A few months ago, in Ireland, someone asked for my thoughts about today’s "post-Christian" culture. I said then as I say again now, that "post-Christian" society may seem very similar to the pagan world that St. Paul first confronted. But in fact, it’s much worse. Why? Because the pagan world had an excuse. We don’t. There’s really no such a thing as a "post-Christian” era. The redemptive mission of Jesus Christ is unique, unrepeatable and forever. Christ is the center and meaning of history. There is nothing after Jesus Christ except a void.
The modern turning away from Jesus is not a return to the pagan past. It’s an apostasy, and when Scripture tells us that Christ will spit the lukewarm out of his mouth (Rev 3:16), we need to reflect very soberly on what that implies for people who once knew him, but then repudiate him. The early pagans had an alibi in their ignorance. Today's paganism involves a specific choice against Jesus Christ.
This is why I found some words of President Obama so interesting on his recent trip to Turkey. You’ll remember that the President’s supporters stressed his religious credentials pretty hard in courting the Christian vote last year. But in seeking common ground with Turkey, a NATO ally whose own secularist revolution was often brutal and intolerant, the President said: "We do not consider ourselves a Christian nation."
President Obama’s remark in Turkey was much more tentative than his predecessors. And this is useful because it highlights two serious problems for anyone interested in evangelizing American culture. First, the public witness of many American Christians is softening. Second, some groups are working very vigorously to secularize – or more accurately, de-Christianize -- our public life and our popular culture.
The information from recent studies on U.S. religious trends is sobering. The percentage of self-identified Christians has fallen in the past two decades. The number of people who see the United States as a Christian nation has dropped to 62 percent, down from 69 percent last year and 71 percent in 2005. The number of Americans who think faith will help answer the country's current problems has dipped to a historic low of 48 percent, down from 64 percent in 1994.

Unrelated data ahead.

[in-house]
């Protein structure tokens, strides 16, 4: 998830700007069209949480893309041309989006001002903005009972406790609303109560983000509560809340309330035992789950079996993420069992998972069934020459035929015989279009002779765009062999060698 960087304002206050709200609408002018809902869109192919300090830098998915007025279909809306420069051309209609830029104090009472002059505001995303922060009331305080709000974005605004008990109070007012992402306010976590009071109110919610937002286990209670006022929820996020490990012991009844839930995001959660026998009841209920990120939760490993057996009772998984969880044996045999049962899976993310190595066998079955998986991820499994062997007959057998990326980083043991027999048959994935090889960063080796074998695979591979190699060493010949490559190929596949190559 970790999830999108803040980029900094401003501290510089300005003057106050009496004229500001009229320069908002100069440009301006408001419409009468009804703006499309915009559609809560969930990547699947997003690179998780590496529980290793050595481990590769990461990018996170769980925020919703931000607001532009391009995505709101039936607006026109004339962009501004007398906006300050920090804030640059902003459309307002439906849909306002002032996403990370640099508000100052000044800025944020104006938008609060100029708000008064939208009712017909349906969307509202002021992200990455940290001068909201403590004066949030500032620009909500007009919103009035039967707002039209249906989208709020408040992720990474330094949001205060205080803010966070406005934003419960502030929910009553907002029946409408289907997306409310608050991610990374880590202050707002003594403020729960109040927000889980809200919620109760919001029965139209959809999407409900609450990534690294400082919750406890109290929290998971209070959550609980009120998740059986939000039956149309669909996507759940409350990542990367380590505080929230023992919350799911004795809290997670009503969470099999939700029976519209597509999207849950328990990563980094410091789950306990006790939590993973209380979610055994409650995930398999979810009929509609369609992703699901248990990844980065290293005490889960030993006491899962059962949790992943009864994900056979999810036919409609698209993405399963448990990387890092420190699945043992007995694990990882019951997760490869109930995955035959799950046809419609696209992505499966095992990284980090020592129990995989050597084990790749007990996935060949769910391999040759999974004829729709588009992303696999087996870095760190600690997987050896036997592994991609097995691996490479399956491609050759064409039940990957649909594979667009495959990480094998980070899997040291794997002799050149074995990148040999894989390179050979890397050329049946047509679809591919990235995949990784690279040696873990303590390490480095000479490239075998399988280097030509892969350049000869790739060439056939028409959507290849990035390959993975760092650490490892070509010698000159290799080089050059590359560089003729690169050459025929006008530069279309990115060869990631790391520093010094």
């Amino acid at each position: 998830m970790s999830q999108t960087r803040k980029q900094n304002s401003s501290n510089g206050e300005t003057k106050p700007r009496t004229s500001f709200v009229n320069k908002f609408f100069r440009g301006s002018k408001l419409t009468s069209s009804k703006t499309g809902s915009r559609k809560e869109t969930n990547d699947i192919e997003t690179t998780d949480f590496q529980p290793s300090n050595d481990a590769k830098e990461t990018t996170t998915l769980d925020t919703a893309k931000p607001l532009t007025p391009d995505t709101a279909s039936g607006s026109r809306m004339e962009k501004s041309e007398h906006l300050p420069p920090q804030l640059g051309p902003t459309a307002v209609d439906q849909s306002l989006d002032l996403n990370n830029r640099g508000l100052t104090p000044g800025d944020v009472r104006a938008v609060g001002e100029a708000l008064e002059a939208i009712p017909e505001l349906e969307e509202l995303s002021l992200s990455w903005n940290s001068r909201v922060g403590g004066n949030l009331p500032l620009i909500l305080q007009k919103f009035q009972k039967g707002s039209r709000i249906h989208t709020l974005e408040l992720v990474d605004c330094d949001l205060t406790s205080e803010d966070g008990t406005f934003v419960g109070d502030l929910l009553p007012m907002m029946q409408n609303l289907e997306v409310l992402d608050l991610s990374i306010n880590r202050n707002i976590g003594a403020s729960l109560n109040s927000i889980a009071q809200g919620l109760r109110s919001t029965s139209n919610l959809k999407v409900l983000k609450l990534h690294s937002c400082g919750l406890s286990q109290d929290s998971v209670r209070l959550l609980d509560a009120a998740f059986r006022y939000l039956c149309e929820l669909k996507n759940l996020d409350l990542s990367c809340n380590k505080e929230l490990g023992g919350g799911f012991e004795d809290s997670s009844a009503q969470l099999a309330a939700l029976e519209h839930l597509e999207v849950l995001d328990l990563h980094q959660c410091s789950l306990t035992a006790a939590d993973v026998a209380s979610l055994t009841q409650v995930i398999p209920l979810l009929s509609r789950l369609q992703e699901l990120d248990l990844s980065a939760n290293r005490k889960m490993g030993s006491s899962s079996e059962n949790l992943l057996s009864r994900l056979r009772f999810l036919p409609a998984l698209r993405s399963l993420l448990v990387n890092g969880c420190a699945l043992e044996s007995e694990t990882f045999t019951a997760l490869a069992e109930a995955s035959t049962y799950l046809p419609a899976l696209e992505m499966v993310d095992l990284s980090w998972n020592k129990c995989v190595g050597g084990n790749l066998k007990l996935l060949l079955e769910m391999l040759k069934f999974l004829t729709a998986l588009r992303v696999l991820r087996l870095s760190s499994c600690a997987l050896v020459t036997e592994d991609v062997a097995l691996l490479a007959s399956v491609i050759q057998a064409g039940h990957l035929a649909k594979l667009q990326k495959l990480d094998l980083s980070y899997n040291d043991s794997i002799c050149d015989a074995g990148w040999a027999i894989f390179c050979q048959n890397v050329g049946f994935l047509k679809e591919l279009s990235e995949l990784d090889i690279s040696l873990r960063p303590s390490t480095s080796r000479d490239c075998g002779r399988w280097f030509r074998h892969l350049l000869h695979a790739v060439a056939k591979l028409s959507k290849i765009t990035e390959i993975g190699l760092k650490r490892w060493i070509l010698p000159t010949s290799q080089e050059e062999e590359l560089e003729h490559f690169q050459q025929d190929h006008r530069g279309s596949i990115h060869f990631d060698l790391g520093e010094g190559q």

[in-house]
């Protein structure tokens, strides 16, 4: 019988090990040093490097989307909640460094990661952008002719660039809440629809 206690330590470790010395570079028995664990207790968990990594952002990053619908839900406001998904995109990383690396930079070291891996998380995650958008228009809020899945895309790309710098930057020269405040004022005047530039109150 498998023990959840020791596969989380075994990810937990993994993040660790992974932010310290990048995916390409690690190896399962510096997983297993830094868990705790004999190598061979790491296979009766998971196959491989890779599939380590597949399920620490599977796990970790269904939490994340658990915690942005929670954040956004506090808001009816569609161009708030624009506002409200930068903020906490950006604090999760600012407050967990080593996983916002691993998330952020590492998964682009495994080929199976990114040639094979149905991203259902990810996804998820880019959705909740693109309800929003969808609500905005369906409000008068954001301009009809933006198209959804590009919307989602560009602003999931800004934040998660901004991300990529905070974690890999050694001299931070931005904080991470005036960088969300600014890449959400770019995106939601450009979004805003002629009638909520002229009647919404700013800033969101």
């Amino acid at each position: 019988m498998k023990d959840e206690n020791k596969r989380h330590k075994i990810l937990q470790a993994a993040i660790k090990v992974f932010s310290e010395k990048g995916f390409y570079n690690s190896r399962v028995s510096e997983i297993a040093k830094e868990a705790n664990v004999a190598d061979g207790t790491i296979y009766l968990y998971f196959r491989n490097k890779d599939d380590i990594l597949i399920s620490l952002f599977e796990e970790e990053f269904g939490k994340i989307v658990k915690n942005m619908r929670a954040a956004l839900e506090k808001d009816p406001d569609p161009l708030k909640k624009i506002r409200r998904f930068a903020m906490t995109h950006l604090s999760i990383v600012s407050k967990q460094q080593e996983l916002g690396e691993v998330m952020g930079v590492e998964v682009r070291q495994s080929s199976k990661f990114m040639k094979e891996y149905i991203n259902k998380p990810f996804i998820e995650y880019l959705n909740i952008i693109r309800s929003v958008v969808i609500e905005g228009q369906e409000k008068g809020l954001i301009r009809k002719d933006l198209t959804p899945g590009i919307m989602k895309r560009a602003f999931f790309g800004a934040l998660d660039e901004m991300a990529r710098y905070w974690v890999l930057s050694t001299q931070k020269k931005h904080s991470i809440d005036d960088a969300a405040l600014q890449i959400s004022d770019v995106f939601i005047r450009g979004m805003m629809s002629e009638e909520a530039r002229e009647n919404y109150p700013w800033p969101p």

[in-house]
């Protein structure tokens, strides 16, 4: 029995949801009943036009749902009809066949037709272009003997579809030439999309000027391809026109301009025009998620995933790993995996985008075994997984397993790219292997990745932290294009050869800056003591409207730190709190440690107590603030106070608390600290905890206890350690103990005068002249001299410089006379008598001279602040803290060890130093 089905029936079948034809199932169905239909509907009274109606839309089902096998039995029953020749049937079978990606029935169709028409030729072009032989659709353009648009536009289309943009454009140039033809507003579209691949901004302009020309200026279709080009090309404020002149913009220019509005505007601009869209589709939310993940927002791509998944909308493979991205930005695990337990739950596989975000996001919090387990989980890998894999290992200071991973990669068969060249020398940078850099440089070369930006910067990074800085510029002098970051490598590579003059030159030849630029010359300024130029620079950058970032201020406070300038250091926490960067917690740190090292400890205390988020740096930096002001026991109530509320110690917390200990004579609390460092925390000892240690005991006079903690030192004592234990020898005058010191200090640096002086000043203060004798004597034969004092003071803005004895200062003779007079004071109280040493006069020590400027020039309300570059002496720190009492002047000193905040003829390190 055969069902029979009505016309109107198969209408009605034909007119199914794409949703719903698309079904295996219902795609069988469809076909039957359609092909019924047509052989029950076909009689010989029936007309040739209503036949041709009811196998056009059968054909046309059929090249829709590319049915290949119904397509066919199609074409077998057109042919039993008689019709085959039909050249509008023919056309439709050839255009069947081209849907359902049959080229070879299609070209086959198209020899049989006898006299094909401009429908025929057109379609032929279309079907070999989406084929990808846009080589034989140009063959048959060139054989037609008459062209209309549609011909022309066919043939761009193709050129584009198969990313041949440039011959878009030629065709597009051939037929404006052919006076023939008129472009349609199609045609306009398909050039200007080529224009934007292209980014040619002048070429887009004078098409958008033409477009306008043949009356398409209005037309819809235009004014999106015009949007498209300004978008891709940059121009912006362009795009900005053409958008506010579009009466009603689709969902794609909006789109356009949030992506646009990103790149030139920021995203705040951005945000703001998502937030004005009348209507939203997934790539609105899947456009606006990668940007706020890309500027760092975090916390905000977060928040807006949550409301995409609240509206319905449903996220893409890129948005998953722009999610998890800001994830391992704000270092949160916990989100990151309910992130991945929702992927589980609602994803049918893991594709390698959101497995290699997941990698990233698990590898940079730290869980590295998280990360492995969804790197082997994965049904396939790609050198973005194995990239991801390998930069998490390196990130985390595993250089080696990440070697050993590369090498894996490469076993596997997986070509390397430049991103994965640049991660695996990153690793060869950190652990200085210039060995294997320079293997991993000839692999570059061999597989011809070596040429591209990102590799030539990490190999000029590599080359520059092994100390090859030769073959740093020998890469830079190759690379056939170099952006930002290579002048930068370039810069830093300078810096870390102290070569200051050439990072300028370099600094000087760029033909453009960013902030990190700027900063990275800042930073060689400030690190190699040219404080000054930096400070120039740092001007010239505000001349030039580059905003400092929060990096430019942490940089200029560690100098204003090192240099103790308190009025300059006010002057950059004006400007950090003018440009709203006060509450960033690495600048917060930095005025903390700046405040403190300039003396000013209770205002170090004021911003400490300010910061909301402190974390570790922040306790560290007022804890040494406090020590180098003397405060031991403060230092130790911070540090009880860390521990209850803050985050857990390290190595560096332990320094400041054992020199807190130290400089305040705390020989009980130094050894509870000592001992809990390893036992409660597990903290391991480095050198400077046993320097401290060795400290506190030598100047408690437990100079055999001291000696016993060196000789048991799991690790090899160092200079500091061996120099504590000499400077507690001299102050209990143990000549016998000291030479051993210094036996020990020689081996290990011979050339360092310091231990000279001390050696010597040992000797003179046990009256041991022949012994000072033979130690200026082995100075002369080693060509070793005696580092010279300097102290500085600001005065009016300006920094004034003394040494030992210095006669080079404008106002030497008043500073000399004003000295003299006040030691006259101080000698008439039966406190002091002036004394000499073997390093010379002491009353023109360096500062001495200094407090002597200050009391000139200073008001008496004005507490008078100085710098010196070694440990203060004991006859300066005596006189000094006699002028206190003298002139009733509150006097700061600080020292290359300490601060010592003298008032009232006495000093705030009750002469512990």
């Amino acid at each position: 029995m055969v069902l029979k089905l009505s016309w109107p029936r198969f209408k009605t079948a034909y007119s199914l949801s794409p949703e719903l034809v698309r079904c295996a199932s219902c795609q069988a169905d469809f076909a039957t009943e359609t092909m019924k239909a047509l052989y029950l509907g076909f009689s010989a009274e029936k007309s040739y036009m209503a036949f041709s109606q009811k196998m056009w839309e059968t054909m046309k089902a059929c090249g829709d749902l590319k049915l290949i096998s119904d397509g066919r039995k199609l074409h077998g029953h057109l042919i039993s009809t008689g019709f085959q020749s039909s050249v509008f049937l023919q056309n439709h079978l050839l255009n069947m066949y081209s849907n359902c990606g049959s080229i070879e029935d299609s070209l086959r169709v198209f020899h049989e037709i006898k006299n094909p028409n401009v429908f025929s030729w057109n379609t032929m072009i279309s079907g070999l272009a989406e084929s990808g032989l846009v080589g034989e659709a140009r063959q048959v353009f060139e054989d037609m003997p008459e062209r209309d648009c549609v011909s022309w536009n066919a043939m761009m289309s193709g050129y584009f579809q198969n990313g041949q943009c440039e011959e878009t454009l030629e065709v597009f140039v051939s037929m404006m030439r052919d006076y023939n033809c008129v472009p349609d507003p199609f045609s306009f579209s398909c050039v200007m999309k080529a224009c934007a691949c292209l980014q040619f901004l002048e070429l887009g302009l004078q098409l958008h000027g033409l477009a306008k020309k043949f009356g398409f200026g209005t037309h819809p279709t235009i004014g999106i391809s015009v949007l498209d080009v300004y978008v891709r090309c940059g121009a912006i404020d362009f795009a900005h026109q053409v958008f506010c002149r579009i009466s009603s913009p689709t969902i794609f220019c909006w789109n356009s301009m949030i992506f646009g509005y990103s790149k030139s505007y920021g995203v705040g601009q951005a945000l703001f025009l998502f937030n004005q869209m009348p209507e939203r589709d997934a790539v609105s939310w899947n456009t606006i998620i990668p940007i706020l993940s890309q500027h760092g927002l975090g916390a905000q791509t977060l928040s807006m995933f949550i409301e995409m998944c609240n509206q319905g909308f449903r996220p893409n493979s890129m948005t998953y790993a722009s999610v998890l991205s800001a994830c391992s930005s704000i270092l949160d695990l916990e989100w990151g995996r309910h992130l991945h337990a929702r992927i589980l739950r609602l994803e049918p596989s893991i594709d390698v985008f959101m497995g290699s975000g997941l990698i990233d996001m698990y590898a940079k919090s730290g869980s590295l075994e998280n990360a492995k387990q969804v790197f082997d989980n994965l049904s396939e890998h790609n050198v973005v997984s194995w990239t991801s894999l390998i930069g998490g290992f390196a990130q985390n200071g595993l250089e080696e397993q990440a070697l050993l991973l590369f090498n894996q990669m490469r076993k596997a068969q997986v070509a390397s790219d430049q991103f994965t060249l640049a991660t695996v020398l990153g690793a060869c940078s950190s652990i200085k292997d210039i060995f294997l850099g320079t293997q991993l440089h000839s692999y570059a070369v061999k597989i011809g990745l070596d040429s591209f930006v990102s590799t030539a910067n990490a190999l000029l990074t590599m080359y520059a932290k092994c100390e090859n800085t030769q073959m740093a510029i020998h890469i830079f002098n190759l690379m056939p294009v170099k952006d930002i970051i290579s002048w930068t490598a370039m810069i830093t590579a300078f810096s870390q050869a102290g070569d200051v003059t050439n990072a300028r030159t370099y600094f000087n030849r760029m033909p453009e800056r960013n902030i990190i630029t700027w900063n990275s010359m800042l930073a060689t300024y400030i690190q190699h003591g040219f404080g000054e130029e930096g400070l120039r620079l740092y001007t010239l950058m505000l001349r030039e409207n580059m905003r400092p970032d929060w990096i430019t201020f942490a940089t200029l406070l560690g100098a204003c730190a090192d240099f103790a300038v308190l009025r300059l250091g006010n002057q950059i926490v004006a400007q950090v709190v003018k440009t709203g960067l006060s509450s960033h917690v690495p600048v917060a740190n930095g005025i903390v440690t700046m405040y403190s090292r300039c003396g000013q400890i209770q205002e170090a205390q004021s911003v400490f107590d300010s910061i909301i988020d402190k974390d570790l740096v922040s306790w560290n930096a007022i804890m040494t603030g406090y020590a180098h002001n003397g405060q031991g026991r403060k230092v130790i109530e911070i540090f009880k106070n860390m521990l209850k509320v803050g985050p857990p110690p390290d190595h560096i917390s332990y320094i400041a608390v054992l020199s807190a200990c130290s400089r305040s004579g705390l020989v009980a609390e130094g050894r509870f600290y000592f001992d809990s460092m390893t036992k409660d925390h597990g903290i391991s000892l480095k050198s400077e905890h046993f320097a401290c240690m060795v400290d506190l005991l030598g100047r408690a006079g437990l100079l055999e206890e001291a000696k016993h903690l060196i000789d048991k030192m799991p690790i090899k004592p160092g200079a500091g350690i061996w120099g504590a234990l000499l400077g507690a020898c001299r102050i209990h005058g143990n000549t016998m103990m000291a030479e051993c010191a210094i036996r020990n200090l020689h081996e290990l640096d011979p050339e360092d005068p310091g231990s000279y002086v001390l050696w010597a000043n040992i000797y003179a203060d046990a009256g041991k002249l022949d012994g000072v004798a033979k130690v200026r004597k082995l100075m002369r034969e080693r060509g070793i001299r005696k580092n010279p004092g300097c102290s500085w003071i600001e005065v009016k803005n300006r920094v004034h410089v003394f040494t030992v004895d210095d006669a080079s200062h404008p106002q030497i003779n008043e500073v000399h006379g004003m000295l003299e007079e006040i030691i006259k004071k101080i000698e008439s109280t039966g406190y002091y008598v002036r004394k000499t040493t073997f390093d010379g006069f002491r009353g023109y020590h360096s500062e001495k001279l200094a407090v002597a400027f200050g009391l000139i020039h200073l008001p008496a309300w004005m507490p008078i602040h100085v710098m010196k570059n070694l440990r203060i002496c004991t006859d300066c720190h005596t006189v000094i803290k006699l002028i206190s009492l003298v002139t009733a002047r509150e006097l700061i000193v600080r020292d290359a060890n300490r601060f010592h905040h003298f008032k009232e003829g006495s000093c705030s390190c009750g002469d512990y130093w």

For Catholics who actually practice their faith, this news probably doesn’t come as a surprise. For the past 40 years and longer, too many American Catholics – and I mean not just average laypeople, but Catholic clergy, scholars and religious as well – have worked frantically to fit into American culture. We succeeded. Now we can see the results. Too many of us are happy with our complacency, vanity, compromises, comfort and bad formation. And something similar is obviously happening with many of our fellow Christians.
By the way, this habit of vanity and compromise is really what the argument is about in Notre Dame’s decision to honor President Obama at its commencement. The issue is not whether the President is a good or a bad man. He’s obviously a sincere and able man, and we always have the duty to respect our public officials -- even when we disagree strongly with them. But the President’s views and actions on sanctity of life issues – and remember that the right to life is the foundation of every other right – run directly against Catholic belief. And a Catholic institution should not honor that kind of behavior.
Finally, this is one of the best practical approaches that can be implemented at the level of the domestic church:
From a Pauline point of view, whether America is really 80 percent or 50 percent or 10 percent Christian is unimportant. The only thing that matters is what you and I do right now with the gift of faith we’ve been given. God will do the work; he’s got a pretty good track record when we don’t get in the way. Our job is to become the best cooperators and instruments of his will that we can be.
One of the best things we can do for our own faith is to simply turn off the noise around us one night a week. Computers, televisions, cell phones, DVD players, radios, iPods – turn them all off. Not every night. Just one night. This is a very fruitful habit we can borrow from Mormon families: one night a week spent reading, talking with each other, listening to each other and praying over Scripture. We can at least do that much. And if we do, we’ll discover that eventually we’re sober again and not drunk on technology and our own overheated appetites.